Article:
With all the excitement that is building around the forthcoming tablet computers or smartbooks from Apple, Google, Lenovo and others, I was reminded of a chart that Palm co-founder Donna Dubinsky once drew for me to explain why Palm succeeded after the Apple Newton failed:
Her theory was that due to the tradeoffs of functionality and size, there were certain form factors that were popular with consumers. Things that fell in between these optimum sizes were doomed to fail. Hence, we will wear a wrist watch and carry a cell phone, but hardly anyone carries a pocket watch. Similarly, devices such as the Apple Newton and numerous tablet computers that have come since were too large to fit in a pocket but not powerful enough to displace the laptop computer.
Some of these categories have shifted over time. Among recent graduates, wristwatches are less popular now that cell phones can tell time, and laptop computers are selling faster than desktops. The PDA category itself seems to be in danger as most of its functions have been absorbed into the cell phone (and the cell phone has grown to the maximum size that will fit in a pocket).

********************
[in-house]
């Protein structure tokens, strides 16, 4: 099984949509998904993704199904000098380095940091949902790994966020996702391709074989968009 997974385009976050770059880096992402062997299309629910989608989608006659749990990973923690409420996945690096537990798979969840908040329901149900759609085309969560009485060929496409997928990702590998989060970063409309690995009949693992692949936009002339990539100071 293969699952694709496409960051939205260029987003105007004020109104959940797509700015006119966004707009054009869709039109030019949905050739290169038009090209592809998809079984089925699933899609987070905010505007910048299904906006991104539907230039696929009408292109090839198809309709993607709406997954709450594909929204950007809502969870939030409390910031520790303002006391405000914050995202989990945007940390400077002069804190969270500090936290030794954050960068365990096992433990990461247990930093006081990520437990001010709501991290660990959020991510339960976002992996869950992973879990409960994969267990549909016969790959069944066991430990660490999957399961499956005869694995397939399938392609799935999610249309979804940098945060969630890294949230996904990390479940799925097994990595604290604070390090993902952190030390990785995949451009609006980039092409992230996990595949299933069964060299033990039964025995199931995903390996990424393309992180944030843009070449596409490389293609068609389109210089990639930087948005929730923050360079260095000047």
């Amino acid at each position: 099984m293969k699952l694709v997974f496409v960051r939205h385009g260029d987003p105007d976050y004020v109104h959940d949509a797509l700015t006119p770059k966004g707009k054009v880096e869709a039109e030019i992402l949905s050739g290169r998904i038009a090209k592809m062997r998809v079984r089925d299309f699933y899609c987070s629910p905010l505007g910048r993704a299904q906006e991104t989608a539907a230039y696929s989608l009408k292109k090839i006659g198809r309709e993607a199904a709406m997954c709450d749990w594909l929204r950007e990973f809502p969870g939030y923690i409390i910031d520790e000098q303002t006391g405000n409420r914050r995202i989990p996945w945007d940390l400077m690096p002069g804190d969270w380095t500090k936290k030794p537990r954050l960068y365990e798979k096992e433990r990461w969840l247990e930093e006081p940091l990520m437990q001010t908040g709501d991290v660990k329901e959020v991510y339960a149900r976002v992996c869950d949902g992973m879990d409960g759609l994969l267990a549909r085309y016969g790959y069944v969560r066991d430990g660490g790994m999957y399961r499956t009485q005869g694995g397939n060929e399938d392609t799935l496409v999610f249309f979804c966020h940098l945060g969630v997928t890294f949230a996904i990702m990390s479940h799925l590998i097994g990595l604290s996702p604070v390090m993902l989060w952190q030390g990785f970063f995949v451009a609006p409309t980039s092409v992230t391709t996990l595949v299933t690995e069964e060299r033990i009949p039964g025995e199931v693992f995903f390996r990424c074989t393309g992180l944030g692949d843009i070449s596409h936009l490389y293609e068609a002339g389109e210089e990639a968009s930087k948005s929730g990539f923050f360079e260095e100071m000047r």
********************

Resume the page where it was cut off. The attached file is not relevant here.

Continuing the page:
Meanwhile, netbook computers are a rapidly growing category that have redefined the low end of the laptop market, but they didn't catch on until they could run Windows.
So the challenge that Google, Apple, etc. will face is whether people will carry a device that does not fit in their pocket but also doesn't run all of the applications they could run on their laptop. Apple has shown with the iPhone that it is possible to introduce a new, incompatible platform and Google is on the way to doing the same with Android, but will the range of applications these platforms offer be enough to get people to leave their laptops and netbooks at home? We'll probably see a few billion dollars spent before we get the answer to that question. In the meantime, if we get inexpensive, always-connected wireless access across a broad range of devices we'll be better off no matter how the contest is ultimately decided.